Responses of Special Educator / Speech Therapist / Resource Teacher to the Questionnaire  

The objective questions had the following result:

Most children in inclusive educational setup were also availing the services of professionals like special educator / speech therapist / resource teacher for the duration ranging from 1year to 10 years. On an average they were seeing the children for 2 to 3 hours per week. Most children co-operated with the professionals. Only 15 % of children and professionals occasionally had difficulty in communicating with each other. According to the professionals, 80% of children communicated only verbally. The rest of them used gestures too. No child used sign language.

Fig 10  

Almost all the professionals worked in areas of developing language, auditory training and speech. Some difficulties were encountered in all the three areas in which they trained the child. The difficulties in auditory training largely depended on the extent of hearing loss and the amplification used by them. (Refer Fig 10) Some special teachers also taught subjects and some also worked to improve the child’s general knowledge.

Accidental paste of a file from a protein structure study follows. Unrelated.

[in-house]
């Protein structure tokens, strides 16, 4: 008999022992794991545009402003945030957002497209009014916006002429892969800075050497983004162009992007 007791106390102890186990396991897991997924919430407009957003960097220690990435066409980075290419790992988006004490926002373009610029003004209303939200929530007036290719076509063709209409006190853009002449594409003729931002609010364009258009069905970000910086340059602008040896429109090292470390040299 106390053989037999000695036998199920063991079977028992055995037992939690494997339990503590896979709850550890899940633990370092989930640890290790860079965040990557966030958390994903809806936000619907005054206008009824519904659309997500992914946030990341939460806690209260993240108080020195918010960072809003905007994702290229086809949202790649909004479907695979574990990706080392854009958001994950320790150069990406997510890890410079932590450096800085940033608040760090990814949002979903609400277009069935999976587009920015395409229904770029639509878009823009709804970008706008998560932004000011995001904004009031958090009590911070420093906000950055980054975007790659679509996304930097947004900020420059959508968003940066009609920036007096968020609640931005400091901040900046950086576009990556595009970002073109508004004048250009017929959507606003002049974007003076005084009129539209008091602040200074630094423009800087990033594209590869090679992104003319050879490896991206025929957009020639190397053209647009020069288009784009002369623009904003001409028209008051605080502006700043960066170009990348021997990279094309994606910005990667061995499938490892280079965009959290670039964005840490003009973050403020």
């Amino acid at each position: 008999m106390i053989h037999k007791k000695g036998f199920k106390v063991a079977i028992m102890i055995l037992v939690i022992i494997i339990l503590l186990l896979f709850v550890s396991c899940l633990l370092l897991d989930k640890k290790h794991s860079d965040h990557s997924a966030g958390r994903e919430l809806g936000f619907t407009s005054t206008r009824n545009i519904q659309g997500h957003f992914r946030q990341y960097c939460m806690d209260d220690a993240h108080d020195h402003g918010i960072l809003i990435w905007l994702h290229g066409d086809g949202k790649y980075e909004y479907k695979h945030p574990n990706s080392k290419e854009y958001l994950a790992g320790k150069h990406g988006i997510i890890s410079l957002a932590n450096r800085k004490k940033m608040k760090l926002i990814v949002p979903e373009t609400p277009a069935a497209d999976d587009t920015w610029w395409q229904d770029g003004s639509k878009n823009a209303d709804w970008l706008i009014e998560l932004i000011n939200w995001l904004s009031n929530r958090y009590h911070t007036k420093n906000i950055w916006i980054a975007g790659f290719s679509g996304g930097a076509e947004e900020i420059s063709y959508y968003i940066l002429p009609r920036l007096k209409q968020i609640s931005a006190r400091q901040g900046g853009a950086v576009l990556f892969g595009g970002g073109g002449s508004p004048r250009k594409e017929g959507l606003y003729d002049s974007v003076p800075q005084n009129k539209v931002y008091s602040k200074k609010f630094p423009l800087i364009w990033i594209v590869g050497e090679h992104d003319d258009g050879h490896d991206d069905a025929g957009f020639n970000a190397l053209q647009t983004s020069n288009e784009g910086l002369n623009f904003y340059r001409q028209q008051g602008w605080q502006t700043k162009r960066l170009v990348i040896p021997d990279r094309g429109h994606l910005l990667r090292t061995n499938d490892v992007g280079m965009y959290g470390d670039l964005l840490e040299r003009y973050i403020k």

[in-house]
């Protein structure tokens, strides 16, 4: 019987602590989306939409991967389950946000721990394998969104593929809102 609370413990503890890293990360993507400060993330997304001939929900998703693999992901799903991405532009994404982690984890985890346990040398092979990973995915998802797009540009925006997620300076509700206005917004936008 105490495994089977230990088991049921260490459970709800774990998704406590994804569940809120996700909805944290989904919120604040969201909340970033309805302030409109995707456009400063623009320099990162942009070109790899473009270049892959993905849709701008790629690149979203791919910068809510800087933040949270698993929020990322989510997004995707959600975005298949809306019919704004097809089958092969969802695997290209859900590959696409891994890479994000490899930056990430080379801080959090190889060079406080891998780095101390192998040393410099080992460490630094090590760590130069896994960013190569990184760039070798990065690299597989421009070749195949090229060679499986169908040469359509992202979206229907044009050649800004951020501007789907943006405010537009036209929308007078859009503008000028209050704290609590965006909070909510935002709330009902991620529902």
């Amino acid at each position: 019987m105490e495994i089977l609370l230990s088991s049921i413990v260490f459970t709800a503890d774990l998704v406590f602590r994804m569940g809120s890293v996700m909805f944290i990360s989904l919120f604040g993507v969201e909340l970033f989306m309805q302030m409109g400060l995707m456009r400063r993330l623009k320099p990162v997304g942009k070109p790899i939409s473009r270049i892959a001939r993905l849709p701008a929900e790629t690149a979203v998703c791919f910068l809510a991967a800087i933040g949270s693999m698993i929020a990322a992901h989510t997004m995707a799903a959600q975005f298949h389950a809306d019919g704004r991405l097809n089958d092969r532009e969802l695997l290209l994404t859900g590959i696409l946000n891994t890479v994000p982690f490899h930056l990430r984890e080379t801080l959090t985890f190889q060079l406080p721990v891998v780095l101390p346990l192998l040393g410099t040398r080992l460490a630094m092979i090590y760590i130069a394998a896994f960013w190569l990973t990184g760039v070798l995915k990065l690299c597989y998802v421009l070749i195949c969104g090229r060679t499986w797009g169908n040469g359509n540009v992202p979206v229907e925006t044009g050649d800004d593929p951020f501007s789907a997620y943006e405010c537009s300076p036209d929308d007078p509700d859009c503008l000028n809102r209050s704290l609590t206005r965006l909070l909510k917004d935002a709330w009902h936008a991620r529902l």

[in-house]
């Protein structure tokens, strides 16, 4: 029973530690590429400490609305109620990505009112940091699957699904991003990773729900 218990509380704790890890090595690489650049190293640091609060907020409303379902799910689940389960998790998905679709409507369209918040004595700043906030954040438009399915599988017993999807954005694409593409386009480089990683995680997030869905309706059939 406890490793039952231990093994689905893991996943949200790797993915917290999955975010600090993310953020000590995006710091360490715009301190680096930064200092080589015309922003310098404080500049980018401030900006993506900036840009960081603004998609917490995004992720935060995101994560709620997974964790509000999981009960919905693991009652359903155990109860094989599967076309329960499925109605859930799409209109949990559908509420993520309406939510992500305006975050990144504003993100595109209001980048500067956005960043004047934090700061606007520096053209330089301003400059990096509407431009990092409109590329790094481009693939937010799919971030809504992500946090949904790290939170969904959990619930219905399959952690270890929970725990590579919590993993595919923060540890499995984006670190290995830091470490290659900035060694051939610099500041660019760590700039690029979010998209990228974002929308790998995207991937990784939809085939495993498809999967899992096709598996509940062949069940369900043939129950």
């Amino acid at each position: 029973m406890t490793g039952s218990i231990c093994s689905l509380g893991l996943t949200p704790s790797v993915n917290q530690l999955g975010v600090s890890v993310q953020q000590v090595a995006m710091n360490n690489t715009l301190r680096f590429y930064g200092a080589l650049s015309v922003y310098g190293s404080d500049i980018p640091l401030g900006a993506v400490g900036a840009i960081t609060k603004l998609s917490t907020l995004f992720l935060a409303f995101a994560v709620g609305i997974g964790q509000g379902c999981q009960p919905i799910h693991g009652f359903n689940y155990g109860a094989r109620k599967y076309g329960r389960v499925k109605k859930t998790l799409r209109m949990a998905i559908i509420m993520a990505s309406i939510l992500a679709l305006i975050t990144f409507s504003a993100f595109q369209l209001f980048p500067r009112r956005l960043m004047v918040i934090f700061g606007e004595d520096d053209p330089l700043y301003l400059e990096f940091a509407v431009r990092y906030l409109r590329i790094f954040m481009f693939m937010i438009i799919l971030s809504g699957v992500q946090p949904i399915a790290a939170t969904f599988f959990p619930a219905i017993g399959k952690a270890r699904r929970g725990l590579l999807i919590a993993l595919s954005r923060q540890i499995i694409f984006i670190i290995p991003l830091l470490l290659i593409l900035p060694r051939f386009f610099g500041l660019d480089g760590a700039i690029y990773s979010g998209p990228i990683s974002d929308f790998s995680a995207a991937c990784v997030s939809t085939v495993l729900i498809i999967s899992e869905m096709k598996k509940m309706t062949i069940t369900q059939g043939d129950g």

The subjective questions had the following results:  

Question 9: What are the factors that you consider before mainstreaming the child in inclusive setup? Specify.  

Most common factors that stood out significantly in responses of the professionals working with hearing impaired were as follows. These were important pre requisites before mainstreaming was considered.

1) Adequate knowledge of –  a) Auditory / Listening skills
                                             b) Communication skills
                                            
c) Language
                                            
d) Lip reading and speech skills
                                           
e) Reading and writing skills at higher level

2) Other important factors – a) Emotional Maturity
                                            
b) Social skills
                                          
c) Readiness in the child
                                          
d) Parental support
                                          
e) Academic Performance